UK cinemagoers can now finally see Terrence Malick’s latest film but how does it hold up after all the buzz and anticipation?
Ever since his debut Badlands (1973) screened to acclaim at the New York Film Festival nearly 40 years ago, a Terrence Malick film has become something of an event.
One of the most audacious directorial debuts in US cinema was followed five years later with Days of Heaven (1978), a troubled production which fortunately yielded one of the most visually remarkable films of the 1970s.
Then there followed a twenty year period where Malick didn’t make any movies, a time which stoked his legend and made people revisit the extraordinary beauty and craftsmanship of his work and cemented his place in the canon of American cinema.
Just when it seemed he would become the J.D. Salinger of US cinema, in the mid-90s it emerged that he was actually returning with an adaptation of the World War II novel The Thin Red Line (1998), which has the distinction of being one of the greatest and most unusual war films ever released by a major studio.
Six years later he made The New World (2005), a retelling of the Pocahontas story which contained the same slow-burn ecstasy as his previous work along with some breathtaking use of imagery and music.
Malick remains an enigma as his refusal to do any publicity or play by conventional Hollywood practice is matched by an extensive network of admirers and supporters throughout the very system he flouts.
Up to this point his forty year career has been highly singular.
Not since Stanley Kubrick has a filmmaker achieved such creative control nor inspired such reverential awe amongst his peers and true cineastes.
Financing for this film was presumably a bit trickier than his last two, but River Road Entertainment and producer Bill Pohlad managed to raise the reported $32 million budget and followed the recent Malick formula of casting a big star alongside talented newcomers.
The production was three years in the making, with the bulk of photography taking place in 2008 and various other elements stretched out until it eventually premièred at Cannes back in May.
One of the most hotly anticipated festival screenings in years, it seemed to divide initial reaction at the festival (it was both booed and cheered at the press screening in the morning), but with high praise from experienced trade critics, the film was rapturously received at the evening premiere and went on to win the Palme d’Or.
Malick was actually spotted at the festival, but the producers accepted the award on his behalf and there was a wonderful symmetry to The Tree of Life winning a trophy of golden leaves.
Over the last few weeks Fox Searchlight have given it a platform release and amongst discerning film goers it has become one of the must-see events of the summer.
After all, this is a work by one of America’s most revered directors featuring one of the biggest movie stars on the planet.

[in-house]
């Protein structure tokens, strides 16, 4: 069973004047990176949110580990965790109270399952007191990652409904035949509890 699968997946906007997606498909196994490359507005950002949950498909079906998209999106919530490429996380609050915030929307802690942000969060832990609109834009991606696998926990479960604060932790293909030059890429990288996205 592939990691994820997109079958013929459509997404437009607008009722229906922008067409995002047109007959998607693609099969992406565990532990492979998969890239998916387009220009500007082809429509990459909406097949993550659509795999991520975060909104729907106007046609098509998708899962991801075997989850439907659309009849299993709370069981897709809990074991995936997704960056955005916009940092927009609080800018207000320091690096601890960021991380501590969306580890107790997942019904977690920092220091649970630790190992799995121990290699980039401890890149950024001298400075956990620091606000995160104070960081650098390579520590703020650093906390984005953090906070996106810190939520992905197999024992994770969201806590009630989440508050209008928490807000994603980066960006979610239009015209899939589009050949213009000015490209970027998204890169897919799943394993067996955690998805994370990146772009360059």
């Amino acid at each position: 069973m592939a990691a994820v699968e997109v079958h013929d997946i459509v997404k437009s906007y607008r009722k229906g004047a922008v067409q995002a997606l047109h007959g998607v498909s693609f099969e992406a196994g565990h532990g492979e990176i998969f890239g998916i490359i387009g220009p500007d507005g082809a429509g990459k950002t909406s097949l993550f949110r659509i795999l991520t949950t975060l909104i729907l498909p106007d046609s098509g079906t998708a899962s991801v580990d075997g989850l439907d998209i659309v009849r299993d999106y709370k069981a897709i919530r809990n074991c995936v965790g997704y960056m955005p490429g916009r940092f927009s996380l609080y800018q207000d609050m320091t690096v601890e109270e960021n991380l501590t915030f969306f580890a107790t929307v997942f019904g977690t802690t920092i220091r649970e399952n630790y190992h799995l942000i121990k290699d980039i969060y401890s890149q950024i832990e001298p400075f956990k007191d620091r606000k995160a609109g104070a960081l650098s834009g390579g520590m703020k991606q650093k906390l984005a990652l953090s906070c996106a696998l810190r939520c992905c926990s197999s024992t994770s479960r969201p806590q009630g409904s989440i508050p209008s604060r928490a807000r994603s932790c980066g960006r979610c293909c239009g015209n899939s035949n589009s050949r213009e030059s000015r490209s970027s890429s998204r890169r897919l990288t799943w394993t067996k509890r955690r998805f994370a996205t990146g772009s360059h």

But exactly is The Tree of Life all about?
It charts the memories of an architect (Sean Penn) as he remembers his childhood growing up in 1950s Texas, with two contrasting parents: his stern father (Brad Pitt), loving mother (Jessica Chastain) and two brothers.
At the same time, there is an extended sequence which explores the beginnings of creation and the development of life.
But the surprising aspect of the film is how these seemingly disparate strands do actually mesh.
Whilst it may divide opinion, there is nothing here that should perturb anyone with a genuinely open mind.
It is difficult to discuss specific story points without spoilers, but this is not some kind of art house indulgence but an inspired meditation on human existence and memory.
The signature Malick motifs are here: internal monologue voiceover, magic hour visuals and elliptical editing, and it follows themes he has previously explored, such as life, death and the nature of man.
Here Malick explores how life began but also asks the more pressing question of how death affects how we live our lives: should we embrace the selfish instinct to merely survive or a more compassionate approach to appreciate the present?
These two ways are embodied in the characters of the father and mother but also relate to any living thing in the history of the world, which is why the inclusion of Malick staples such as creatures and plants is not only appropriate but significant.
That the film relates these to the story of Penn’s character and his memories of childhood is part of its particular wonder: it is almost as if Malick was born to make this.
Parallels have been drawn to the director’s own life story and there is no doubt that this is an acutely personal film which I suspect has been brewing inside of him for a very long time.
Some viewers of a particular experience may find certain sequences hit home with an almost unbearable emotional intensity.
But the lasting power of The Tree of Life is how manages to find the universal within the particular.